The syntax for declaring a remote path is as follows on the cluster:
yourlogin@iris-cluster:path/from/homedir

Transfer from your local machine to the remote cluster login node

For instance, let's assume you have a local directory ~/devel/myproject you want to transfer to the cluster, in your remote homedir.

# /!\ ADAPT yourlogin to... your ULHPC login
$> scp -P 8022 -r ~/devel/myproject yourlogin@iris-cluster:

This will transfer recursively your local directory ~/devel/myproject on the cluster login node (in your homedir).

Note that if you configured (as advised elsewhere) the SSH connection in your ~/.ssh/config file, you can use a much simpler syntax:

$> scp -r ~/devel/myproject iris-cluster:

Transfer from the remote cluster front-end to your local machine

Conversely, let's assume you want to retrieve the files ~/experiments/parallel_run/*

$> scp -P 8022 yourlogin@iris-cluster:experiments/parallel_run/* /path/to/local/directory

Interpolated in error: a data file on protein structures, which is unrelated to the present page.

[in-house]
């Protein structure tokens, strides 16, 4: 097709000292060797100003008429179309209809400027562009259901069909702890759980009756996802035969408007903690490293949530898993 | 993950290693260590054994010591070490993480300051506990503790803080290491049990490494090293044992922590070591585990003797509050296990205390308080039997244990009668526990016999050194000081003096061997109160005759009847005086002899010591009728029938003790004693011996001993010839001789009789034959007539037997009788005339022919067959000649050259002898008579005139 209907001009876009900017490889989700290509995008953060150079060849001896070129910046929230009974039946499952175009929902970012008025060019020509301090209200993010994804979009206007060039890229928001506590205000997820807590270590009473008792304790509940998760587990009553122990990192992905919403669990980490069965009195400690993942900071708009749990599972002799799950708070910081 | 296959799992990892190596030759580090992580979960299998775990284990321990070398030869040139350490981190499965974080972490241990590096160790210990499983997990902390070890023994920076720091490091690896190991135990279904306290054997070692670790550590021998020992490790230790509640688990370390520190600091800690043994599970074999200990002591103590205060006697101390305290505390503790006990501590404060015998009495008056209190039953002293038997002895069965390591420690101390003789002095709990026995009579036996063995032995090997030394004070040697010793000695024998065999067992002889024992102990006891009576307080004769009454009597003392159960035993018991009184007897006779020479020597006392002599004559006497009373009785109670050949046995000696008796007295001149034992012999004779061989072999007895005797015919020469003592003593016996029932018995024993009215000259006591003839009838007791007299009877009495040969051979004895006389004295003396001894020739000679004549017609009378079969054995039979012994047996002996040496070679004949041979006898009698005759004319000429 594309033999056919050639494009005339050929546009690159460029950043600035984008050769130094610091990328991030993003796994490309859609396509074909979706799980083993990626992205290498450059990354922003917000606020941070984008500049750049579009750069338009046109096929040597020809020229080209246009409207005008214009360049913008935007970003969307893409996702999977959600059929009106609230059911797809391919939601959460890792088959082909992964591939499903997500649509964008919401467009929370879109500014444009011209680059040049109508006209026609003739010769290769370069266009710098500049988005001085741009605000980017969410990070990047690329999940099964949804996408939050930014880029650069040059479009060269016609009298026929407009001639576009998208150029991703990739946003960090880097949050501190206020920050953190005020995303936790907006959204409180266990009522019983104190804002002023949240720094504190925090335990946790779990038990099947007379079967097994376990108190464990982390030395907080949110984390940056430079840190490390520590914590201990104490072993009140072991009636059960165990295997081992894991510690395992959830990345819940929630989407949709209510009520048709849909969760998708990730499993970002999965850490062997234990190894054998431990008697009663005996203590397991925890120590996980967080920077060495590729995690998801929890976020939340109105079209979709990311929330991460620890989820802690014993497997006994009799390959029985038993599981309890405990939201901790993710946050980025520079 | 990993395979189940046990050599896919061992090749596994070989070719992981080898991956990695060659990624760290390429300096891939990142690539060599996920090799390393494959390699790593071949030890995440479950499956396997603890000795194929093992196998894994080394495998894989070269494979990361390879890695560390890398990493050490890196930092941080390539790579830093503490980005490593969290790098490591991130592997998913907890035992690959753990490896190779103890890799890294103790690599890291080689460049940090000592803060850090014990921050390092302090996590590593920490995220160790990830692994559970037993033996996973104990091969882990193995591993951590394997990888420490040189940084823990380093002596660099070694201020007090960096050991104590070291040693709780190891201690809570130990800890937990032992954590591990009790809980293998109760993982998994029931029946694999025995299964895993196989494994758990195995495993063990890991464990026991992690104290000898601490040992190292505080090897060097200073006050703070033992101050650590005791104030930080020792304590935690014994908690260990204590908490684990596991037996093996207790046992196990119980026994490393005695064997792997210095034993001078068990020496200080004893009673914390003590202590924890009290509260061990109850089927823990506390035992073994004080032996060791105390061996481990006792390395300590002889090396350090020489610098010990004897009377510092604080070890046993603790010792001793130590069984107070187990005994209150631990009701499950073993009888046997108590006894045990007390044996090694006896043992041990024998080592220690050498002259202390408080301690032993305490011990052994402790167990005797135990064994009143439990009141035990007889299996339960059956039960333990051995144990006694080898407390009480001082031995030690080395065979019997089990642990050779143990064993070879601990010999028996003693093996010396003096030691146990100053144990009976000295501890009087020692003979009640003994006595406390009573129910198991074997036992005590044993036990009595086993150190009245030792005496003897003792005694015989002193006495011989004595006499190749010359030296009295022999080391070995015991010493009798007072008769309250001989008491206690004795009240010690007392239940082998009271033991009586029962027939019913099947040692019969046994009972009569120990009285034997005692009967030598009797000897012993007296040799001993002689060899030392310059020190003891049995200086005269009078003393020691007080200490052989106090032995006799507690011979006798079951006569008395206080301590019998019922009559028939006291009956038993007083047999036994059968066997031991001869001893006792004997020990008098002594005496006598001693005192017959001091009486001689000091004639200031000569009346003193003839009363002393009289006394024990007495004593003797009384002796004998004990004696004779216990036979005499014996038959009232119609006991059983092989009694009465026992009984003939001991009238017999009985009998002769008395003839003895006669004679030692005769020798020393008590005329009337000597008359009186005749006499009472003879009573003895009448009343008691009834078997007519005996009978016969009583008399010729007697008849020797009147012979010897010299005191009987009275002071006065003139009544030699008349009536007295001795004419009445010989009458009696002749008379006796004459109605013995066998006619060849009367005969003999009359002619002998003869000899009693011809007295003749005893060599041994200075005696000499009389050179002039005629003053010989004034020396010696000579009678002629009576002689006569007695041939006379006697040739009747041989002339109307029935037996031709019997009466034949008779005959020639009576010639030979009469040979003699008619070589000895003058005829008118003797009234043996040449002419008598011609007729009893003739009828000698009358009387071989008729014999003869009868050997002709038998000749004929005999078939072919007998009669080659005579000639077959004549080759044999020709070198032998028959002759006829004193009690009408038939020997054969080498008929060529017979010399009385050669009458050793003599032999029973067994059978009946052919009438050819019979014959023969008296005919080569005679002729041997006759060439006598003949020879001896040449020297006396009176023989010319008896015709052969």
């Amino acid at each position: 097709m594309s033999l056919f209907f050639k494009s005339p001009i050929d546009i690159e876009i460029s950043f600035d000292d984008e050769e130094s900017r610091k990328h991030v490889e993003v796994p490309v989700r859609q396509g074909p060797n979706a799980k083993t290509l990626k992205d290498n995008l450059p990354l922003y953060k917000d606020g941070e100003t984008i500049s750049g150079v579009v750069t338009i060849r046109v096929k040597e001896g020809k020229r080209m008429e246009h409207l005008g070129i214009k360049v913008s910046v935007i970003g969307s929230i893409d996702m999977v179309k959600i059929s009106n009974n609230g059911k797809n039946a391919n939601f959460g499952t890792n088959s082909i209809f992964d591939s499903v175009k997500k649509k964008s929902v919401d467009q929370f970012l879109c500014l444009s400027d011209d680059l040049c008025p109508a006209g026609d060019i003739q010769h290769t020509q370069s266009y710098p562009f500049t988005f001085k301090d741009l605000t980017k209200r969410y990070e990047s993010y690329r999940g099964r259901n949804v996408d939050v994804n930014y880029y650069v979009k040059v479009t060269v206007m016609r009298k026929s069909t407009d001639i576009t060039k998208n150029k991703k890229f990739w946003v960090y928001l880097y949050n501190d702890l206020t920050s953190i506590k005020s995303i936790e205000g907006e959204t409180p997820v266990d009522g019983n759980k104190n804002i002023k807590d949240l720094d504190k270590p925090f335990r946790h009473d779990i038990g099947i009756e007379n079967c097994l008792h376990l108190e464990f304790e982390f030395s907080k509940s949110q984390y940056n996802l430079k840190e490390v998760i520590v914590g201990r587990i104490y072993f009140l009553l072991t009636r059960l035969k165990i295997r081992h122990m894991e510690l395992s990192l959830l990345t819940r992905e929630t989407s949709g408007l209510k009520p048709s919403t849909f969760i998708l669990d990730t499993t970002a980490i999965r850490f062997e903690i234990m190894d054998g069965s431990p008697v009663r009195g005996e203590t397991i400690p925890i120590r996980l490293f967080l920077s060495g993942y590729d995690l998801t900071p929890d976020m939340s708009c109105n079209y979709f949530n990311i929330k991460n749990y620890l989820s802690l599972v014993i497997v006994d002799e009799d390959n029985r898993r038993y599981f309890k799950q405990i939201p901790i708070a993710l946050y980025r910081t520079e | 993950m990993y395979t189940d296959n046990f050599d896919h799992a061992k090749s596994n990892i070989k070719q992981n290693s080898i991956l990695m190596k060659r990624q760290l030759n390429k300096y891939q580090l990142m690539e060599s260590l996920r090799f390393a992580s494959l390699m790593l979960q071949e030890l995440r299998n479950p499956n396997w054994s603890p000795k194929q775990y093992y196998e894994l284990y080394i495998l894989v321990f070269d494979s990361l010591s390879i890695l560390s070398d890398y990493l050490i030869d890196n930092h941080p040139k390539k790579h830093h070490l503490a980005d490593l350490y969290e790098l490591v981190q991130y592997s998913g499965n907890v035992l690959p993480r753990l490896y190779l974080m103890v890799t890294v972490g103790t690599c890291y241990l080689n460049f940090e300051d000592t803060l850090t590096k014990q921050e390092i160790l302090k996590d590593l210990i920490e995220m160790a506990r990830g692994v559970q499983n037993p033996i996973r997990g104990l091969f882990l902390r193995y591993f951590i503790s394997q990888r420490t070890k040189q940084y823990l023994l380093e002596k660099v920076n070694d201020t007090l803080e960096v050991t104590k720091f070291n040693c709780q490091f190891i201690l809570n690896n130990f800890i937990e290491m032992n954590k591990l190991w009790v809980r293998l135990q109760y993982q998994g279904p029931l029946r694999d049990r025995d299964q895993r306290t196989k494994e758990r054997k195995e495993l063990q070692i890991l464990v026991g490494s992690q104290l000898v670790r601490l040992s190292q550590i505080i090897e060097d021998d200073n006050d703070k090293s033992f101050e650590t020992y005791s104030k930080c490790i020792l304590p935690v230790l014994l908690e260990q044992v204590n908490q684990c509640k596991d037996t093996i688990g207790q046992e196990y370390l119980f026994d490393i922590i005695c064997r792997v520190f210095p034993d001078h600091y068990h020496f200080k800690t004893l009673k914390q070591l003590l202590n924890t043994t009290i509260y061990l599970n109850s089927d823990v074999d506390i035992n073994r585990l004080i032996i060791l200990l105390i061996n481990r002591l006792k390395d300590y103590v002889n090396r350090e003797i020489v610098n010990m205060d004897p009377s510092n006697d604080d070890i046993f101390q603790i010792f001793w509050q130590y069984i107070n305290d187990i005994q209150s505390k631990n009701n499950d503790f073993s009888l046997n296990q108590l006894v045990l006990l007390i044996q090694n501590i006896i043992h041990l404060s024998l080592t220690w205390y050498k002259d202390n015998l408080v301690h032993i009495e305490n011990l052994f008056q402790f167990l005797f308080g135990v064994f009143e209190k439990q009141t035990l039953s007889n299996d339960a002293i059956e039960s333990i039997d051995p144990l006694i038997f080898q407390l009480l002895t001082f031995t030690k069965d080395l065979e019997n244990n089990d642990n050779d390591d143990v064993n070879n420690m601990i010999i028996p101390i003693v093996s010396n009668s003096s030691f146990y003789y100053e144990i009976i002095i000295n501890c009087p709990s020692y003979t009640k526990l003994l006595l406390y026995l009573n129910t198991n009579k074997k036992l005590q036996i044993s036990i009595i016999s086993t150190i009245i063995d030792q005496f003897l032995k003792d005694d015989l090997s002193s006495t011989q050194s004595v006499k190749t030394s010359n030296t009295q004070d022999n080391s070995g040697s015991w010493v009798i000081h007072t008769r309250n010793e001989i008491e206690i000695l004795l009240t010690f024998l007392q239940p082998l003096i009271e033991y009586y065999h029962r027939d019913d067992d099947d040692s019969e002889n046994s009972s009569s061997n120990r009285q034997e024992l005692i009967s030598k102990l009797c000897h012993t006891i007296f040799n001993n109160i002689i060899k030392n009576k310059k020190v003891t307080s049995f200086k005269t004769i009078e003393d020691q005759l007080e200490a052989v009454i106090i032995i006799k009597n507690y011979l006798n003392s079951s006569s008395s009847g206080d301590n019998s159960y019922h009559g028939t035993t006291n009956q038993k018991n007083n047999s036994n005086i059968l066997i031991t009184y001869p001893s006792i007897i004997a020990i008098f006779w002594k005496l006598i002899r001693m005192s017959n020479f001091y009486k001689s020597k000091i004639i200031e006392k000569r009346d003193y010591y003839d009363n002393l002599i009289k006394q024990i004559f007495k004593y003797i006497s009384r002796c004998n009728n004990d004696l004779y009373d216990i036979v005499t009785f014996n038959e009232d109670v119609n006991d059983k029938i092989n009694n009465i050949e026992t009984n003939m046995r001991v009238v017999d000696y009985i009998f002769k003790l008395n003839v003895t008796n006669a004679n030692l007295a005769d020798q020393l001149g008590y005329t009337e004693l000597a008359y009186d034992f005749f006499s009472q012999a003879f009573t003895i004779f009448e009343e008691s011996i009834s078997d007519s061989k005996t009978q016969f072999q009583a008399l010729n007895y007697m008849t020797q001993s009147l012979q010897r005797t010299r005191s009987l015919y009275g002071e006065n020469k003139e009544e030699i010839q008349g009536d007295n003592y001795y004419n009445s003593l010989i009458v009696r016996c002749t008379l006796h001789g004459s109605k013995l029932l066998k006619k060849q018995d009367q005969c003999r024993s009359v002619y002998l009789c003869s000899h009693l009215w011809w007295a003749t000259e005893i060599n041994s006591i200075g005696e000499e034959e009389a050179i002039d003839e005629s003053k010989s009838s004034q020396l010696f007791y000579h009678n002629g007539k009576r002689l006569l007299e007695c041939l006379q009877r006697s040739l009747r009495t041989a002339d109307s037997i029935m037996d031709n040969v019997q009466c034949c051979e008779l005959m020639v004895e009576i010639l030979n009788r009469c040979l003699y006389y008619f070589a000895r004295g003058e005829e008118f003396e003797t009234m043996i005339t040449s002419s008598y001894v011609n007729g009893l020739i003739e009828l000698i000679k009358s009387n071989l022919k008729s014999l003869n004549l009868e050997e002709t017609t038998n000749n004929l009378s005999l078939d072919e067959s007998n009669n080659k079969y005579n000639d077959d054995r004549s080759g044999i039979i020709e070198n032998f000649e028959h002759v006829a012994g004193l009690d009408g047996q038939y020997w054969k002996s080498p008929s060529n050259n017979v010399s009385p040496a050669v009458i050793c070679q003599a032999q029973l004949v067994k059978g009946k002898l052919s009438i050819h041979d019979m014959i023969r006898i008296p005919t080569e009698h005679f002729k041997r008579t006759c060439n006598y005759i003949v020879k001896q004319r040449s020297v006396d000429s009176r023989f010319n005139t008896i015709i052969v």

Again, if you configured the SSH connection in your ~/.ssh/config file, you can use a simpler syntax:

$> scp iris-cluster:experiments/parallel_run/* /path/to/local/directory

See the scp(1) man page or man scp for more details.

Danger

scp SHOULD NOT be used in the following cases:

  • When you are copying more than a few files, as scp spawns a new process for each file and can be quite slow and resource intensive when copying a large number of files.
  • When using the -r switch, scp does not know about symbolic links and will blindly follow them, even if it has already made a copy of the file. That can lead to scp copying an infinite amount of data and can easily fill up your hard disk (or worse, a system shared disk), so be careful.

N.B. There are many alternative ways to transfer files in HPC platforms and you should check your options according to the problem at hand.

Windows and OS X users may wish to transfer files from their systems to the clusters' login nodes with easy-to-use GUI applications such as:

These applications will need to be configured to connect to the frontends with the same parameters as discussed on the SSH access page.